Freeman Spogli Institute for International Studies Program on Energy and Sustainable Development Stanford University


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Entrepreneurship in Japan’s ICT Sector: Opportunities and Protection from Japan’s Telecommunications Regulatory Regime Shift

Journal Article

Author
Kenji E. Kushida - Stanford University

Published by
Social Science Japan Journal, Vol. 15 no. 1
Winter 2012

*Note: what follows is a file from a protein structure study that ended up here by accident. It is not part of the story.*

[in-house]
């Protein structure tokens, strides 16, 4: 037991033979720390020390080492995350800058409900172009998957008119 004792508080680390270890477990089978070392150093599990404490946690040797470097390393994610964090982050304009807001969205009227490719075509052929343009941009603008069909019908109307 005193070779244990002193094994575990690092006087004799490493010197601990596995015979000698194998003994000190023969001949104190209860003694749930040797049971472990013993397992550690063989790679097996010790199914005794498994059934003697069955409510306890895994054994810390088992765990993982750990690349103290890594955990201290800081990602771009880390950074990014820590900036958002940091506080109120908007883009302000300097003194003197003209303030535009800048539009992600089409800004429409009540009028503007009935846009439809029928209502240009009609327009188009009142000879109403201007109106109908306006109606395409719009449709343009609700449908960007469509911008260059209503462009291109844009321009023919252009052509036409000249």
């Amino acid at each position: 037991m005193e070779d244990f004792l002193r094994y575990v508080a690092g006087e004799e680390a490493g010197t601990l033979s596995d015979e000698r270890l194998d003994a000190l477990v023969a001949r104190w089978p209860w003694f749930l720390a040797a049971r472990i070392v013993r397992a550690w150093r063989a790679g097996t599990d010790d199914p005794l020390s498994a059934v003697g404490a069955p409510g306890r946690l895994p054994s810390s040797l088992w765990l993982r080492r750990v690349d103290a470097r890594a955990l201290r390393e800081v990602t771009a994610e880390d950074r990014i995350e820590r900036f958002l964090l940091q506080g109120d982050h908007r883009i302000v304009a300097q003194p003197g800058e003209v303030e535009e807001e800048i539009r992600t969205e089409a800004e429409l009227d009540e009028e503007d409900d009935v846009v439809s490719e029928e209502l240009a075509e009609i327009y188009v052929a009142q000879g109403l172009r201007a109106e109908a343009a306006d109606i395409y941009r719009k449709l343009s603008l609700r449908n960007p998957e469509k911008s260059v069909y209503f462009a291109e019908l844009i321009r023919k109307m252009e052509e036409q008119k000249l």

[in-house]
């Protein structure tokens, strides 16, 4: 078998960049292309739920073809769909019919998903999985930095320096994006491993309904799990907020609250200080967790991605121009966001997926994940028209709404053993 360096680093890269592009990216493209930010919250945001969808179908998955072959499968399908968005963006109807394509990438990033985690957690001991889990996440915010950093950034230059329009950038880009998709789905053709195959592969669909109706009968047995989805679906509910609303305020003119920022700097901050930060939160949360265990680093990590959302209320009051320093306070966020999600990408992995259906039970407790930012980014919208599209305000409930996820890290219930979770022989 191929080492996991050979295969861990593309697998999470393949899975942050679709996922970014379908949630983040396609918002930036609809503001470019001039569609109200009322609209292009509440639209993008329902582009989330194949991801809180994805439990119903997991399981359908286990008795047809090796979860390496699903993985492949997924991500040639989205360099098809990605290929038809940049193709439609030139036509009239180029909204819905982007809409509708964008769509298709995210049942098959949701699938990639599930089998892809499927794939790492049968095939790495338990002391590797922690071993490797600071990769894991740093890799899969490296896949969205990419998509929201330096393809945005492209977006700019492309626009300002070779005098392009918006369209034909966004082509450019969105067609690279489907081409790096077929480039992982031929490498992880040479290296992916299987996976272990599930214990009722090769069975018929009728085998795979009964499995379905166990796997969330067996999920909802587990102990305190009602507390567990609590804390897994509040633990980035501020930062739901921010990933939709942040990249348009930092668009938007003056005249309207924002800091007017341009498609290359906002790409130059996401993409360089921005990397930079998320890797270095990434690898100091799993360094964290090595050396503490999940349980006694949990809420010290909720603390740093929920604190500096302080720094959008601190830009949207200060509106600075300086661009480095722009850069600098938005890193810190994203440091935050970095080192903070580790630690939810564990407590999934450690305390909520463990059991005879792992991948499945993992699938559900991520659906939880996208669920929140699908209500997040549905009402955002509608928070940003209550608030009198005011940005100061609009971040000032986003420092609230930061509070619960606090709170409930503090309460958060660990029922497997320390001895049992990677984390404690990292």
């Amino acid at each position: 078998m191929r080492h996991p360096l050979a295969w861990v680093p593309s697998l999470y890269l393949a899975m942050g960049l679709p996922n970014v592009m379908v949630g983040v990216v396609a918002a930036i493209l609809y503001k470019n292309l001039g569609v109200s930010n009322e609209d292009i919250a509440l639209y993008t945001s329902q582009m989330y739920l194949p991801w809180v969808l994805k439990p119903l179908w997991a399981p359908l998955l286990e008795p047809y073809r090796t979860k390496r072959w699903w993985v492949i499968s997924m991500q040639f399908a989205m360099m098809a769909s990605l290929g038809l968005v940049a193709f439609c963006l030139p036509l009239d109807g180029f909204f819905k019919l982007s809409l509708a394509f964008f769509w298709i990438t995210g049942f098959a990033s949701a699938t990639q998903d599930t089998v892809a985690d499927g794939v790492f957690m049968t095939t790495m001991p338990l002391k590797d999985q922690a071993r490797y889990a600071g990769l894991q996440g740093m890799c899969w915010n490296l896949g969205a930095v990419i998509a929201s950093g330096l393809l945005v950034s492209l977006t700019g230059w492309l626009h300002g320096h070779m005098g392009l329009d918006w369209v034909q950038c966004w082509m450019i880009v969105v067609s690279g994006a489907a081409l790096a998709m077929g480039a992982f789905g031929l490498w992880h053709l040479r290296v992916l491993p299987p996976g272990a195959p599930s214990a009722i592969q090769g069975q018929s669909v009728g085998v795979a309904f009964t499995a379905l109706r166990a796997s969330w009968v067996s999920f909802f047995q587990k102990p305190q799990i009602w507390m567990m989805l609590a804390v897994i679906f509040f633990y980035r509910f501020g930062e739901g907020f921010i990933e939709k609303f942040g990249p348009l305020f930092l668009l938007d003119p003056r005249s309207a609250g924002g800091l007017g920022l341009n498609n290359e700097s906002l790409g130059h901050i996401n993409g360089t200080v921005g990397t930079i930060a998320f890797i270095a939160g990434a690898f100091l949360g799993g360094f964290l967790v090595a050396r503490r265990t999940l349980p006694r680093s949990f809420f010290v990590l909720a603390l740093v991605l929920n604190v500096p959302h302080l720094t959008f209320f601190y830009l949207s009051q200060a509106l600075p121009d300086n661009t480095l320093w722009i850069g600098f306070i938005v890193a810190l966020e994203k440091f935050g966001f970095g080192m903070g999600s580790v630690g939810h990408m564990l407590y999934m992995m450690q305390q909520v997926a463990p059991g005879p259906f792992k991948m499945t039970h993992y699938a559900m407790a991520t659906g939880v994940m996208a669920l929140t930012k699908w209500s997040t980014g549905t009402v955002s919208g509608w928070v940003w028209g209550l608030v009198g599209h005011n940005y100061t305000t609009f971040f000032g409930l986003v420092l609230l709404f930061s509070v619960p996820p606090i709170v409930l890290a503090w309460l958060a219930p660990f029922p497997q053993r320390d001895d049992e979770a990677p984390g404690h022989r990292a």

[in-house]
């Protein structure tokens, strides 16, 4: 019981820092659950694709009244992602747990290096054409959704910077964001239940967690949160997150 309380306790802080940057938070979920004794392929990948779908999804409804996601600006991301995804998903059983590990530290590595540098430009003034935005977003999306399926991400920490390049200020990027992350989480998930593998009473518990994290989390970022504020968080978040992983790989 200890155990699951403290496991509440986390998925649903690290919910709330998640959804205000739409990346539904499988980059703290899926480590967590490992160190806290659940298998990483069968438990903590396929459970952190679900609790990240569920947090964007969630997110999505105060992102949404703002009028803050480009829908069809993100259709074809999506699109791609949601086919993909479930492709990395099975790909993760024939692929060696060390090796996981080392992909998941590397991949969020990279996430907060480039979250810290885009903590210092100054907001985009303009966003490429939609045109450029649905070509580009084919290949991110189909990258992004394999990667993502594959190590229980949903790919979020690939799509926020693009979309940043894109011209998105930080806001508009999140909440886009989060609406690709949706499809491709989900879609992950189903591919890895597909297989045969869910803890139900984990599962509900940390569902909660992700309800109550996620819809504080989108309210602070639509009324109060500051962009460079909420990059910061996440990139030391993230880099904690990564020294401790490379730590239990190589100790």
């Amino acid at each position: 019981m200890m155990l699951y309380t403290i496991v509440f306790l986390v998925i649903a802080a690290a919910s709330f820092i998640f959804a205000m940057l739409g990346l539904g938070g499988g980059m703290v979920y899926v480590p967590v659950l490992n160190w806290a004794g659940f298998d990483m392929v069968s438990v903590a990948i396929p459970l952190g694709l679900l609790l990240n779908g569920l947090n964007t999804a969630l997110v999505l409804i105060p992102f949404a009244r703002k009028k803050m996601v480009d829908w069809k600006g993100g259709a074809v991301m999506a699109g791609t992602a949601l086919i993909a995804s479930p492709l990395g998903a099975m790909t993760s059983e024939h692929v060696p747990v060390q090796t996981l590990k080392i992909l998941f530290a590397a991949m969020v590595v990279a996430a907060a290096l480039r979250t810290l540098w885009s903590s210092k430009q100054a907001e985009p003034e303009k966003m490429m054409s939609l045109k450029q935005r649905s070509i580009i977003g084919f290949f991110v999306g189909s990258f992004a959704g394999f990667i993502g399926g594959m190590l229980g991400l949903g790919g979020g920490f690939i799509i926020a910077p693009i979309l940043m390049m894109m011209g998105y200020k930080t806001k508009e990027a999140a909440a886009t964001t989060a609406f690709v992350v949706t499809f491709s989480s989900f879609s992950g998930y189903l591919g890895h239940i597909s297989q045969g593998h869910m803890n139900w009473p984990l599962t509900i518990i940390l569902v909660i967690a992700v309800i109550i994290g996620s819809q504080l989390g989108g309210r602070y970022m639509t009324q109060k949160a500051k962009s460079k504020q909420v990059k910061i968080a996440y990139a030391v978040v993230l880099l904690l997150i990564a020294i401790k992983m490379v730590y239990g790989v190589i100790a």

Entrepreneurs and entrepreneurship played a critical role in transforming Japan’s telecommunications sector. Between the mid-1990s and mid-2000s, in a sector long dominated by a stable set of large actors with well-established patterns of interaction, entrepreneurs introduced new technologies, new business models, and new norms of interaction. The subsequent transformation of Japan’s telecommunications sector was dramatic, providing consumers with not only fast and sophisticated services but also low prices and an entire new ecosystem of mobile content—a considerable departure from Japan’s long track record of being known as producer- rather than consumer-oriented, with consumers enjoying high-end services and products, but at high prices. Yet, these transformative entrepreneurs were not acting in a vacuum. Regulatory shifts in telecommunications were critical in providing opportunities for entrepreneurs, while simultaneously protecting them from large incumbent firms. These regulatory shifts were driven by the political dynamics of the 1990s as Japan struggled through its post-bubble economic malaise and political changes.